chrisg on Sep 4, 2007


How does Zombie handle the escape scene?

B on Sep 4, 2007


B- It's handled violently but with a certain amount of humour and pathos. Zombie is able to elicit sympathy for his supporting characters, especially Danny Trejo's asylum guard. But over all, it's a pretty gory scene, carried through solidly until Myers gets back to his home.

Jaq on Sep 4, 2007


Jaq - Thanks - I was just wondering because I know it's different from the workprint that leaked which is an unsettling rape scene.

B on Sep 4, 2007


So, who would you least likely want to meet in a dark alley? Chucky, Freddie Krueger, Jason, Leatherface, Michael Myers, or Phil Spector? Vote today at

JengoPop on Sep 4, 2007


anyone who says they didn't like the remake of halloween is just trying to hold onto the past too much. sorry pal. stuff has to evolve and change. what did u want the remake to be? the same exact story and the same exact timing of music cues and everything? u must be a complete idiot to say zombie did anything less than a phenomenal job remaking a horror classic. its not easy to take something so close to perfect and put your own little spin on it and still make is comparable to the first. In this case it was not only comparable but in my opinion genius. The guy completely thought up a believable reason for Myers to snap and become the menacing killing machine that he is. Stop being bitter that it isnt the 70's anymore pal!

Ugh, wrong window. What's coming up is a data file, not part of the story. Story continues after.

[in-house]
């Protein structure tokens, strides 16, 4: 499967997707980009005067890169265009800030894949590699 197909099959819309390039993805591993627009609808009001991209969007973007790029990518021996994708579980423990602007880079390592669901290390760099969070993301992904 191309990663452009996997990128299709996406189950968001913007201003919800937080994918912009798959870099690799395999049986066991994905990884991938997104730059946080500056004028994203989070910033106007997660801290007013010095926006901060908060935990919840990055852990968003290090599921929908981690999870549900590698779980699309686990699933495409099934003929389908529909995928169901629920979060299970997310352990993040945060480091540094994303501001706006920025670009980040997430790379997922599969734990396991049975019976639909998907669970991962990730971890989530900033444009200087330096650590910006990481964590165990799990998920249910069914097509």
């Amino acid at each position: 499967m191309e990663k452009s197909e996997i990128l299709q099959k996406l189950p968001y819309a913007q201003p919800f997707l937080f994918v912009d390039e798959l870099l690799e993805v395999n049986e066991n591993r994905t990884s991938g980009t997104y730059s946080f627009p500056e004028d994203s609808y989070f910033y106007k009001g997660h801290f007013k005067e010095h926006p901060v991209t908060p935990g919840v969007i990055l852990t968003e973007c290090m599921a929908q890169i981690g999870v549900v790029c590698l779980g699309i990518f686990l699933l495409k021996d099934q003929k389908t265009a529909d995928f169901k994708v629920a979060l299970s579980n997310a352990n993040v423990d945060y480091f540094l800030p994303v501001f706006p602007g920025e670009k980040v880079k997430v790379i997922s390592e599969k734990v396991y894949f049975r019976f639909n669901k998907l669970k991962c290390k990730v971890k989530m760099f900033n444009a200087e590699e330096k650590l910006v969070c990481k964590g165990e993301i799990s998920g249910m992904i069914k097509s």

Erik Zeiss on Sep 6, 2007


Rob Zombie may be original, he may be remarkable in his talents for directing and writing, but this was no masterpiece. Michael Myers was supposed to be an intelligent killer, not some huge Jason Vorhees-wannabe Crashing through shit when he can't find a decent place to hide. He had premature signals of schizophrenia, his mother was a whore, his sister was a whore, his dad was a white-trash cripple and he was bullied in school. THAT was enough to make him "snap and become the menacing killing machine that he is."? Then god help us all, cause that proves that 1/3 of my graduating highschool class should be institutionalized IMMEDIATELY! It seems that half the people who enjoyed this film only enjoyed it because it was indeed Rob Zombie who directed it. If it didn't have his name in the credits, then they would of looked at it with completely different eyes. Hell, even i'm a huge fan of Rob Zombie and his achievements, but there's no way in hell that i'm going to roll over and put my critical perspective in a shell just because he played a large role in it's development. Word of advice: wait for El Superbeasto to finish up, now THAT one's going to be worth a trip to the movies!

Zach on Sep 7, 2007


I thought the movie had to much porn and not enough killing and the music sucked. The third one was better and that one was retarded

jacob on Oct 26, 2007


Ok first of all....Rob Zombies remake of Halloween was no better than the first one. The rape scene was completely uncalled for. Pieces of crap like Rob Zombie have to put rape in a movie just to shock people. Find some other way to shock people you sick f**k. People like me dont want to see a woman screaming being raped. It's not very appealing to me. Although...the one they showed in theaters I liked. It didn't have the rape scene in it.

Alicia on Jan 10, 2008


I enjoyed the rape scene u stupid oversensitive bitch. It was one of the best bits of the movie. Those prison guards were just having good ole fashioned "enforced sex" or involuntary sex- the politically correct term for rape now. Grow a set of tits babe or don't go watch 18 cert films

Jack on Jun 19, 2009